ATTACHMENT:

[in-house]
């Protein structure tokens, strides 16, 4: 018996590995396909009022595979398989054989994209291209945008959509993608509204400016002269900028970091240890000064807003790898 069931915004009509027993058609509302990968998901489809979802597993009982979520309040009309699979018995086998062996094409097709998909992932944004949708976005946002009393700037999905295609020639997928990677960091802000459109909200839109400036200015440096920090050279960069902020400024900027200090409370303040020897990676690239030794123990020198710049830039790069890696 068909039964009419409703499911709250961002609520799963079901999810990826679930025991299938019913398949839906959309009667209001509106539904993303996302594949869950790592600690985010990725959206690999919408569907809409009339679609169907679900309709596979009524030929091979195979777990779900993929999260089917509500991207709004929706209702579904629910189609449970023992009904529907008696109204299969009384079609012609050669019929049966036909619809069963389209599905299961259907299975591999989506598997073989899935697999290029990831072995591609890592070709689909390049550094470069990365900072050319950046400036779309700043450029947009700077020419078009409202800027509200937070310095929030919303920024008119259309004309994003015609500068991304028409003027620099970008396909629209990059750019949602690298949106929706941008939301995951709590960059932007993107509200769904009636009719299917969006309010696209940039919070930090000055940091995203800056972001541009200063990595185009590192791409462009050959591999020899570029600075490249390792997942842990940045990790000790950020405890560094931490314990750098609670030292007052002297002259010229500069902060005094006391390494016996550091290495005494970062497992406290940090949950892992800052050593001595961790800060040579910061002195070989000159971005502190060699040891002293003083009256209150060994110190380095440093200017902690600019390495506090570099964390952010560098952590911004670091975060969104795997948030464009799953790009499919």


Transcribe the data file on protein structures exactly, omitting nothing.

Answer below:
[in-house]
């Protein structure tokens, strides 16, 4: 018996590995396909009022595979398989054989994209291209945008959509993608509204400016002269900028970091240890000064807003790898 069931915004009509027993058609509302990968998901489809979802597993009982979520309040009309699979018995086998062996094409097709998909992932944004949708976005946002009393700037999905295609020639997928990677960091802000459109909200839109400036200015440096920090050279960069902020400024900027200090409370303040020897990676690239030794123990020198710049830039790069890696 068909039964009419409703499911709250961002609520799963079901999810990826679930025991299938019913398949839906959309009667209001509106539904993303996302594949869950790592600690985010990725959206690999919408569907809409009339679609169907679900309709596979009524030929091979195979777990779900993929999260089917509500991207709004929706209702579904629910189609449970023992009904529907008696109204299969009384079609012609050669019929049966036909619809069963389209599905299961259907299975591999989506598997073989899935697999290029990831072995591609890592070709689909390049550094470069990365900072050319950046400036779309700043450029947009700077020419078009409202800027509200937070310095929030919303920024008119259309004309994003015609500068991304028409003027620099970008396909629209990059750019949602690298949106929706941008939301995951709590960059932007993107509200769904009636009719299917969006309010696209940039919070930090000055940091995203800056972001541009200063990595185009590192791409462009050959591999020899570029600075490249390792997942842990940045990790000790950020405890560094931490314990750098609670030292007052002297002259010229500069902060005094006391390494016996550091290495005494970062497992406290940090949950892992800052050593001595961790800060040579910061002195070989000159971005502190060699040891002293003083009256209150060994110190380095440093200017902690600019390495506090570099964390952010560098952590911004670091975060969104795997948030464009799953790009499919």